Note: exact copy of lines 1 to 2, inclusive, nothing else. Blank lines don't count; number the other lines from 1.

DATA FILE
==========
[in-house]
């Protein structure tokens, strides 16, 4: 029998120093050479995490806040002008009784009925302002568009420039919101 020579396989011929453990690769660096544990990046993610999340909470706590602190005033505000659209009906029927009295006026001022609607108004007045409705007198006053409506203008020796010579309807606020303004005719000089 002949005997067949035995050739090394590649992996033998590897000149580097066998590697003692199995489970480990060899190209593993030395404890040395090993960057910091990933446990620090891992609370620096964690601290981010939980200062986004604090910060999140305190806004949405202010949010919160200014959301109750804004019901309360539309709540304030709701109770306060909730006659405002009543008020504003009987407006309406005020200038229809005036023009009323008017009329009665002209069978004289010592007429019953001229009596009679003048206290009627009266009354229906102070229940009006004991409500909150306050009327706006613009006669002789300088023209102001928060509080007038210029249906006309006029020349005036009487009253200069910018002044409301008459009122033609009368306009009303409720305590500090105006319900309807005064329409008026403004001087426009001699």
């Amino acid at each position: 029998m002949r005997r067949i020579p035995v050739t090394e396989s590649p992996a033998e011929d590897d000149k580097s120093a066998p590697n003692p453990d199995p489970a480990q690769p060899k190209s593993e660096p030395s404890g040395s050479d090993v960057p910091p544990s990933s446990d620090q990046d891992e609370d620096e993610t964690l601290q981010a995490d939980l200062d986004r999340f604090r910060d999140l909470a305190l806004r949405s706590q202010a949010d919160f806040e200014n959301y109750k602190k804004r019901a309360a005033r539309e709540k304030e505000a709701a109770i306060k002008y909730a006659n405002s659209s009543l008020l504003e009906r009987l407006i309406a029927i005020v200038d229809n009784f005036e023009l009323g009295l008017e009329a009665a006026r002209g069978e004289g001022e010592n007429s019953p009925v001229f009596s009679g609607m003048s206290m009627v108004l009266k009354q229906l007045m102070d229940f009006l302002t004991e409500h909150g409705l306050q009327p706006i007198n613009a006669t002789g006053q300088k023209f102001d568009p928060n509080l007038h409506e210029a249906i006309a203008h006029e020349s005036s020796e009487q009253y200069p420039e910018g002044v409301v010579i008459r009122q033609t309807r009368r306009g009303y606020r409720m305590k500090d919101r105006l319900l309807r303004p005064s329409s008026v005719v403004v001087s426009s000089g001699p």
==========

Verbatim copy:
[in-house]
């Protein structure tokens, strides 16, 4: 029998120093050479995490806040002008009784009925302002568009420039919101 020579396989011929453990690769660096544990990046993610999340909470706590602190005033505000659209009906029927009295006026001022609607108004007045409705007198006053409506203008020796010579309807606020303004005719000089 002949005997067949035995050739090394590649992996033998590897000149580097066998590697003692199995489970480990060899190209593993030395404890040395090993960057910091990933446990620090891992609370620096964690601290981010939980200062986004604090910060999140305190806004949405202010949010919160200014959301109750804004019901309360539309709540304030709701109770306060909730006659405002009543008020504003009987407006309406005020200038229809005036023009009323008017009329009665002209069978004289010592007429019953001229009596009679003048206290009627009266009354229906102070229940009006004991409500909150306050009327706006613009006669002789300088023209102001928060509080007038210029249906006309006029020349005036009487009253200069910018002044409301008459009122033609009368306009009303409720305590500090105006319900309807005064329409008026403004001087426009001699």